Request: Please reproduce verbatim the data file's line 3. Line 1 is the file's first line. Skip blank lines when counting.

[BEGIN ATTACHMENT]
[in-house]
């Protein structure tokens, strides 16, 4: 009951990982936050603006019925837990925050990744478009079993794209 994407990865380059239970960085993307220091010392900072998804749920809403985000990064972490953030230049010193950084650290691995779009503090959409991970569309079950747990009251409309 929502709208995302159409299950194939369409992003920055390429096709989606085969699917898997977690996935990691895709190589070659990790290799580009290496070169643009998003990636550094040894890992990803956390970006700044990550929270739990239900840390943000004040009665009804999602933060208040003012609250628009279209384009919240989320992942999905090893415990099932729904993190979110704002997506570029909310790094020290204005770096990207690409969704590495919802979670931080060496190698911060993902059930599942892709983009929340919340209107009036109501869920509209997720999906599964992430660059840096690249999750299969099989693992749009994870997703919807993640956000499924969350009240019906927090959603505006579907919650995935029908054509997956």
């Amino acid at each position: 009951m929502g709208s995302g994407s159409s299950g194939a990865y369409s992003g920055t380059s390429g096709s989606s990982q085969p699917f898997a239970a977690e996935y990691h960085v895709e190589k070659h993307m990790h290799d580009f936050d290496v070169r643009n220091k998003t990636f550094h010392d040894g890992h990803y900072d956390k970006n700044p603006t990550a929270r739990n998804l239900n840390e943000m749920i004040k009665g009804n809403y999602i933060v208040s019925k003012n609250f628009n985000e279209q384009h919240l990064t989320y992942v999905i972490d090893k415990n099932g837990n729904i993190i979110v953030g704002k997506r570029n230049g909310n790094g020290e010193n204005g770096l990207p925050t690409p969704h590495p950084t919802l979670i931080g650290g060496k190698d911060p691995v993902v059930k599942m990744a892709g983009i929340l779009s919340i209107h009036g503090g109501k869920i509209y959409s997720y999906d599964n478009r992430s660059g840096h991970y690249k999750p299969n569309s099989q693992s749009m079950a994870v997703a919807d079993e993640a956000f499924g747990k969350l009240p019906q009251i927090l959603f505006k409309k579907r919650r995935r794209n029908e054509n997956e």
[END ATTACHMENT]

């Amino acid at each position: 009951m929502g709208s995302g994407s159409s299950g194939a990865y369409s992003g920055t380059s390429g096709s989606s990982q085969p699917f898997a239970a977690e996935y990691h960085v895709e190589k070659h993307m990790h290799d580009f936050d290496v070169r643009n220091k998003t990636f550094h010392d040894g890992h990803y900072d956390k970006n700044p603006t990550a929270r739990n998804l239900n840390e943000m749920i004040k009665g009804n809403y999602i933060v208040s019925k003012n609250f628009n985000e279209q384009h919240l990064t989320y992942v999905i972490d090893k415990n099932g837990n729904i993190i979110v953030g704002k997506r570029n230049g909310n790094g020290e010193n204005g770096l990207p925050t690409p969704h590495p950084t919802l979670i931080g650290g060496k190698d911060p691995v993902v059930k599942m990744a892709g983009i929340l779009s919340i209107h009036g503090g109501k869920i509209y959409s997720y999906d599964n478009r992430s660059g840096h991970y690249k999750p299969n569309s099989q693992s749009m079950a994870v997703a919807d079993e993640a956000f499924g747990k969350l009240p019906q009251i927090l959603f505006k409309k579907r919650r995935r794209n029908e054509n997956e």